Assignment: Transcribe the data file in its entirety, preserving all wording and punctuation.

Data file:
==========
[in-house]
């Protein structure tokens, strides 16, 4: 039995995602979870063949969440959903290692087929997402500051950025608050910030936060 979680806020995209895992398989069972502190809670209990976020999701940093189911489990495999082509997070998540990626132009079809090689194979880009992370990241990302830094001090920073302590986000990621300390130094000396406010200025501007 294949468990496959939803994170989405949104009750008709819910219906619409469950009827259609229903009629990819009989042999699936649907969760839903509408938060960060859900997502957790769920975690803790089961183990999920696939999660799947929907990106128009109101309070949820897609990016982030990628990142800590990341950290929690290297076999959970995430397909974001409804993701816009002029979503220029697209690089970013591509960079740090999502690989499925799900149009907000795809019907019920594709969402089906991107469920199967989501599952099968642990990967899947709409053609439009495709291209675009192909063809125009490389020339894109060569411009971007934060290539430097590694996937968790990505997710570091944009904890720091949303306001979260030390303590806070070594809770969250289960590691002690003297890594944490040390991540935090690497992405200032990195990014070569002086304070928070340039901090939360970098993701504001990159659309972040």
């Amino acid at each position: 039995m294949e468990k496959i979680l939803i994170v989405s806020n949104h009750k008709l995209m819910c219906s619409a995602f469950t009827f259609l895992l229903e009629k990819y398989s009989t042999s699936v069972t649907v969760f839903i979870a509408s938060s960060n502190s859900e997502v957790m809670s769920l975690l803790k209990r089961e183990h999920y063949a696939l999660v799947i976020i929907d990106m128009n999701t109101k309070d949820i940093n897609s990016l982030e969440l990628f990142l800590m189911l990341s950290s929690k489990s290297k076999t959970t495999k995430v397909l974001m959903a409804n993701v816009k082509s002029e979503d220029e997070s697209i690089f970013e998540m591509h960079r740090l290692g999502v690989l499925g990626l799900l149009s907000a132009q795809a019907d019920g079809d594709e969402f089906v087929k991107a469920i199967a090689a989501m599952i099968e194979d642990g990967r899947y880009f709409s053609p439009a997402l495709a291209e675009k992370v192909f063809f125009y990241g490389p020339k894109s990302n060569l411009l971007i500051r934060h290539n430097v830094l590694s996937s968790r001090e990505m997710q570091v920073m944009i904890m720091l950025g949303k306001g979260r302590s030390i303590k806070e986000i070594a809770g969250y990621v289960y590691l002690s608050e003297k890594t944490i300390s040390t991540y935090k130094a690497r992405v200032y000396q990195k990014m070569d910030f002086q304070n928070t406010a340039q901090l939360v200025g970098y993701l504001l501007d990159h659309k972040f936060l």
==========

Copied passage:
[in-house]
């Protein structure tokens, strides 16, 4: 039995995602979870063949969440959903290692087929997402500051950025608050910030936060 979680806020995209895992398989069972502190809670209990976020999701940093189911489990495999082509997070998540990626132009079809090689194979880009992370990241990302830094001090920073302590986000990621300390130094000396406010200025501007 294949468990496959939803994170989405949104009750008709819910219906619409469950009827259609229903009629990819009989042999699936649907969760839903509408938060960060859900997502957790769920975690803790089961183990999920696939999660799947929907990106128009109101309070949820897609990016982030990628990142800590990341950290929690290297076999959970995430397909974001409804993701816009002029979503220029697209690089970013591509960079740090999502690989499925799900149009907000795809019907019920594709969402089906991107469920199967989501599952099968642990990967899947709409053609439009495709291209675009192909063809125009490389020339894109060569411009971007934060290539430097590694996937968790990505997710570091944009904890720091949303306001979260030390303590806070070594809770969250289960590691002690003297890594944490040390991540935090690497992405200032990195990014070569002086304070928070340039901090939360970098993701504001990159659309972040």
């Amino acid at each position: 039995m294949e468990k496959i979680l939803i994170v989405s806020n949104h009750k008709l995209m819910c219906s619409a995602f469950t009827f259609l895992l229903e009629k990819y398989s009989t042999s699936v069972t649907v969760f839903i979870a509408s938060s960060n502190s859900e997502v957790m809670s769920l975690l803790k209990r089961e183990h999920y063949a696939l999660v799947i976020i929907d990106m128009n999701t109101k309070d949820i940093n897609s990016l982030e969440l990628f990142l800590m189911l990341s950290s929690k489990s290297k076999t959970t495999k995430v397909l974001m959903a409804n993701v816009k082509s002029e979503d220029e997070s697209i690089f970013e998540m591509h960079r740090l290692g999502v690989l499925g990626l799900l149009s907000a132009q795809a019907d019920g079809d594709e969402f089906v087929k991107a469920i199967a090689a989501m599952i099968e194979d642990g990967r899947y880009f709409s053609p439009a997402l495709a291209e675009k992370v192909f063809f125009y990241g490389p020339k894109s990302n060569l411009l971007i500051r934060h290539n430097v830094l590694s996937s968790r001090e990505m997710q570091v920073m944009i904890m720091l950025g949303k306001g979260r302590s030390i303590k806070e986000i070594a809770g969250y990621v289960y590691l002690s608050e003297k890594t944490i300390s040390t991540y935090k130094a690497r992405v200032y000396q990195k990014m070569d910030f002086q304070n928070t406010a340039q901090l939360v200025g970098y993701l504001l501007d990159h659309k972040f936060l």